Thursday, September 23, 2021
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India keeps doing the same thing and achieving the same result

India keeps doing the same thing and achieving the same result

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The exclusion of Ravichandran Ashwin from the Indian team for the oval test has occupied most of the cricket discussion.

In this din, the real problem was swept under the carpet by the management of the Indian team. They kept faith in the core which has repeatedly failed to race for the many past series in England and New Zealand conditions. As one famous physicist once said, doing the same things and expecting different results is stupid.

Cheteshwar Pujara and Ajinkya Rahane have so poorly averaged over three series in England that Virat Kohli’s faith in their upcoming bills verges on madness.

English bowling has been relentless since the first innings at Headingley. The return of Chris Woakes made the quartet impregnable rhythm. Thus, we can understand the agony that Indian drummers go through at the fold. But that doesn’t mean the team has to accept defeat and keep getting injured.

One would have expected India to make some changes in the batting order. One idea could have been to bring a surprise attack weapon like Surya Kumar Yadav to make the English bowling unit think. The innings played by Shardul Thakur in this fourth round have shown everyone that an unconventional approach can destabilize a bowling attack as disciplined as England’s.

The same group of players with a conventional method and pronounced weaknesses who are asked to face each other again are like lambs driven to slaughter.

I can understand the logic behind the abandonment of Ashwin. Kohli wants to play four bowlers and a versatile spinner under these conditions. He would like this spinner to be more of a drummer capable of casting control spells. Ravindra Jadeja has seemed at ease every time he has come in the crease of this series, and it’s understandable that he gets the green light from Ashwin.

India keeps doing the same thing and achieving the same result

(Photo by Ryan Pierse – CA / Cricket Australia via Getty Images)

Shardul Thakur is a player who must be in the squad in every game, especially in SENA conditions. He is the only true swing bowler on the team, and modern hitters have trouble against this type of bowling.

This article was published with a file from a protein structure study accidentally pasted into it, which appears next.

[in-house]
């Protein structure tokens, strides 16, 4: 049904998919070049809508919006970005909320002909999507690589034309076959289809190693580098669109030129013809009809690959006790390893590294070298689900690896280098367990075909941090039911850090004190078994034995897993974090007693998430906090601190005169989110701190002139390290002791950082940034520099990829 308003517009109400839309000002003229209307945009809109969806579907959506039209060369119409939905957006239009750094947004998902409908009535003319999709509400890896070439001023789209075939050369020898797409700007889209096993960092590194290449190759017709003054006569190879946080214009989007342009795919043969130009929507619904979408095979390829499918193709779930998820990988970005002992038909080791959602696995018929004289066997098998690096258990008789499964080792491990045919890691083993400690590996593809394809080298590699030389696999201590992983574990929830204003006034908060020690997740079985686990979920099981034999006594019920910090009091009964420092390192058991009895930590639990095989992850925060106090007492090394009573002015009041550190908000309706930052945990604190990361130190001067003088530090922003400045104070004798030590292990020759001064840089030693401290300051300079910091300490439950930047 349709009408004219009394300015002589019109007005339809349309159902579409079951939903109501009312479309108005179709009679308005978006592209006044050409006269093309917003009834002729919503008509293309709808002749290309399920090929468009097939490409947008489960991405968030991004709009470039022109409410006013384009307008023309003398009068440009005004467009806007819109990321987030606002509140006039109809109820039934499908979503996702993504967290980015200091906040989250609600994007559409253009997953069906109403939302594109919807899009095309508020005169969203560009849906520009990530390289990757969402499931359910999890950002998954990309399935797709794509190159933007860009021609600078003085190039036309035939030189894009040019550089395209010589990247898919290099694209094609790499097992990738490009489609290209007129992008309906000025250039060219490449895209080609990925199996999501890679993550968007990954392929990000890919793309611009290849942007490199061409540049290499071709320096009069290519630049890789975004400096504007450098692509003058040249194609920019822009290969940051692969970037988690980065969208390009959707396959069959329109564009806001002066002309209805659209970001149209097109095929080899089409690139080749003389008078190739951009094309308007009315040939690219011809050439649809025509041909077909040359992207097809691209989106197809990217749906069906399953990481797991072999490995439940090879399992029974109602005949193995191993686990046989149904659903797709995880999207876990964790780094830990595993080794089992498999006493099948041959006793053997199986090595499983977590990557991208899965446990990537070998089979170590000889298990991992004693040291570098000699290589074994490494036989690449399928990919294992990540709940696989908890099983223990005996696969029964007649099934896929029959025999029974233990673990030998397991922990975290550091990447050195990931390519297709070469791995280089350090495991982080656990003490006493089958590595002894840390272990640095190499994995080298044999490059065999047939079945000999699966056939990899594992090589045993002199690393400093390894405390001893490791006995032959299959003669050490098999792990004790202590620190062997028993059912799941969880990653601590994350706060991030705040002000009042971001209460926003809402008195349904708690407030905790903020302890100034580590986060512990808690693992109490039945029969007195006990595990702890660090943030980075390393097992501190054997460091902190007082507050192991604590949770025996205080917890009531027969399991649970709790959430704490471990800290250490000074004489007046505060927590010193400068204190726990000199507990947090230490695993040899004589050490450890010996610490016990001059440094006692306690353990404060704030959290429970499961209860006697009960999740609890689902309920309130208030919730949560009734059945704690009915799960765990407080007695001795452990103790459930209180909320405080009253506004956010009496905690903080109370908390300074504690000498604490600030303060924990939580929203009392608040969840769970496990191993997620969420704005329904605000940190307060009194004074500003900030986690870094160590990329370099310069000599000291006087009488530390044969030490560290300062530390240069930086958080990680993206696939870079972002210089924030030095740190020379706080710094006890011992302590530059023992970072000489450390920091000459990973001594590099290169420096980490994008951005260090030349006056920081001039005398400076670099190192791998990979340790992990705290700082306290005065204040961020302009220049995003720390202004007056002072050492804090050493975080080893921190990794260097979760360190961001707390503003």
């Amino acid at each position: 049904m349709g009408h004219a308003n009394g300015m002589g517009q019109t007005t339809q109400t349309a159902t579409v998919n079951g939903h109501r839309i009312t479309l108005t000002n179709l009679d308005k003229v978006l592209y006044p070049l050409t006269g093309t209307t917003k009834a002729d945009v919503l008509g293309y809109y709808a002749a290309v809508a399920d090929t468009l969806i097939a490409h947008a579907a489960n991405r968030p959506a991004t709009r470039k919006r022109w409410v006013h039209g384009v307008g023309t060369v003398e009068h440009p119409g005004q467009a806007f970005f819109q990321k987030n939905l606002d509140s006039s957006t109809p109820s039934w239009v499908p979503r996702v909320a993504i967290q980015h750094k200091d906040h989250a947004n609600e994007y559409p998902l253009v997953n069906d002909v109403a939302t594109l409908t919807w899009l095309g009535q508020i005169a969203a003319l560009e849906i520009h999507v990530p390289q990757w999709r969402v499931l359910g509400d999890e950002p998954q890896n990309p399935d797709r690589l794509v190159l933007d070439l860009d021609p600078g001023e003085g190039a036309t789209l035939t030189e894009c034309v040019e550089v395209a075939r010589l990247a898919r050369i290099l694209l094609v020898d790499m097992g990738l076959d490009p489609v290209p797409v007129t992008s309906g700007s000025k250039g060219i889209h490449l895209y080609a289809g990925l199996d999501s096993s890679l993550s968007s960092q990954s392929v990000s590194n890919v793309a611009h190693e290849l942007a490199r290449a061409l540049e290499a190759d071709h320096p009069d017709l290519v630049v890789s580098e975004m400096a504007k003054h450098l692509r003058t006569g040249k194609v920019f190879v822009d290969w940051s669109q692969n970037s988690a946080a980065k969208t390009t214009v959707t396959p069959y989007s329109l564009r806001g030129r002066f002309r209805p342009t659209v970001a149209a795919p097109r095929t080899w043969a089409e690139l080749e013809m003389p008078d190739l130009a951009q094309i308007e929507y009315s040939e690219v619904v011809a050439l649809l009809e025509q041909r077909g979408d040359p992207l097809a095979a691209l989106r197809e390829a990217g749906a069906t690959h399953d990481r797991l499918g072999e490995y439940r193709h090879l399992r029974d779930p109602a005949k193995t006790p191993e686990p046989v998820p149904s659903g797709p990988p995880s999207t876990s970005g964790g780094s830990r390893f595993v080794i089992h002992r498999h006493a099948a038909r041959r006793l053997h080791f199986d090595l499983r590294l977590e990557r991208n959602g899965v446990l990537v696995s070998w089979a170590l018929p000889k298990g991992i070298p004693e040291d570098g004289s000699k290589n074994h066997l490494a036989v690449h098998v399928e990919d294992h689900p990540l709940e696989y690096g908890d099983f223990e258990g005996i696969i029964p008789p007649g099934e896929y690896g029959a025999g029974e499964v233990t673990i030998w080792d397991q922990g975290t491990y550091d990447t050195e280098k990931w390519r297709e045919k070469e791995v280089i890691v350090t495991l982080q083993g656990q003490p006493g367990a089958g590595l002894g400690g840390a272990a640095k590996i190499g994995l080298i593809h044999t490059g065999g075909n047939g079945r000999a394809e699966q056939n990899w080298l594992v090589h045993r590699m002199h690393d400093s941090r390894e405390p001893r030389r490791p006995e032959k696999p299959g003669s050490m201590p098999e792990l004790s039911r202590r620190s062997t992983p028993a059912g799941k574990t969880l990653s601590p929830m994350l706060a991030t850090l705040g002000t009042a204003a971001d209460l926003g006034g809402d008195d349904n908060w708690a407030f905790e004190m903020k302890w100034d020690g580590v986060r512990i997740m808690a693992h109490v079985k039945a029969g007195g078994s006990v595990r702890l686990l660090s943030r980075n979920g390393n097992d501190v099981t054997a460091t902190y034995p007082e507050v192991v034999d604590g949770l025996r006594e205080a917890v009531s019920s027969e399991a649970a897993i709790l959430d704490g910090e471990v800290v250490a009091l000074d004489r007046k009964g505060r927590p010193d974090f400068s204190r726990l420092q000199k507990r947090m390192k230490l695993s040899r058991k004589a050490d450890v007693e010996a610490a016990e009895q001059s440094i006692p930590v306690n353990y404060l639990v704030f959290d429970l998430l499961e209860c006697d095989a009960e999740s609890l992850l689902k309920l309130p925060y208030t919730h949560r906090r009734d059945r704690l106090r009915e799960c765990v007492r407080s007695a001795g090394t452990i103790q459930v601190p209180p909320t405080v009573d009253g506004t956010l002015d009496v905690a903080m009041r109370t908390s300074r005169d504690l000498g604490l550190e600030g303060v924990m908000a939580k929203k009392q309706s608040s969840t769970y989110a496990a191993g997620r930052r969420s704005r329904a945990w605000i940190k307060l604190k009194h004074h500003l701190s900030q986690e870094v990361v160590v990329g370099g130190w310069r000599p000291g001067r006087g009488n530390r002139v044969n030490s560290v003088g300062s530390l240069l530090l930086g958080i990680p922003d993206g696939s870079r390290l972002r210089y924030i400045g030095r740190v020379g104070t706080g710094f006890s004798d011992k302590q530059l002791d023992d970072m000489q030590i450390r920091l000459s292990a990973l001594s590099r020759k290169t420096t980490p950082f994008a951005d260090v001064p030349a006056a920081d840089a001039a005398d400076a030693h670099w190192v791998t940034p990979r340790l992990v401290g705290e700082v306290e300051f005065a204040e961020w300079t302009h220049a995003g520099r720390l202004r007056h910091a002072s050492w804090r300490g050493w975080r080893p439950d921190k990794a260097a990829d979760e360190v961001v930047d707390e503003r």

Plus, he’s an unconventional batsman who performs some valuable runs just like we saw in Gabba’s test and this oval test. So, I can understand the good logic behind not choosing Ashwin. However, I don’t understand why I am persisting with the batting unit as it is now.

Pujara has now shown his 91 in Headingley’s test to be an outlier. He came out the same way with James Anderson as he has since the 2014 series. Ajinkya Rahane played in the usual way and escaped. There is no current form or history to show that they know how to play in these conditions. It’s also no coincidence that none of the hitters have established themselves in this batting order since KL Rahul debuted in 2014.

In this series, KL Rahul scored centuries in the first two tests and has now contributed little since Lord’s second innings. This sporadic scoring pattern has been endemic in this team, with the exception of Virat Kohli. It’s no surprise he’s the only batsman to average over 50 points.

Management’s blind and relentless faith in a 40-30 and 30-average batting set is beyond comprehension. If their decision is rational, does that mean India lacks a strike force in international cricket? I find it hard to believe.

I would say this is due to the reluctance of the current management to look past some names and hope they end up getting good. Meanwhile, the Indian team continues to experience repeated batting meltdowns and depend on the wonderful bowling attack to pull something out of the bad situation.

Something must give way, and the current team management must be held responsible for the repeated batting failures in English and New Zealand conditions.





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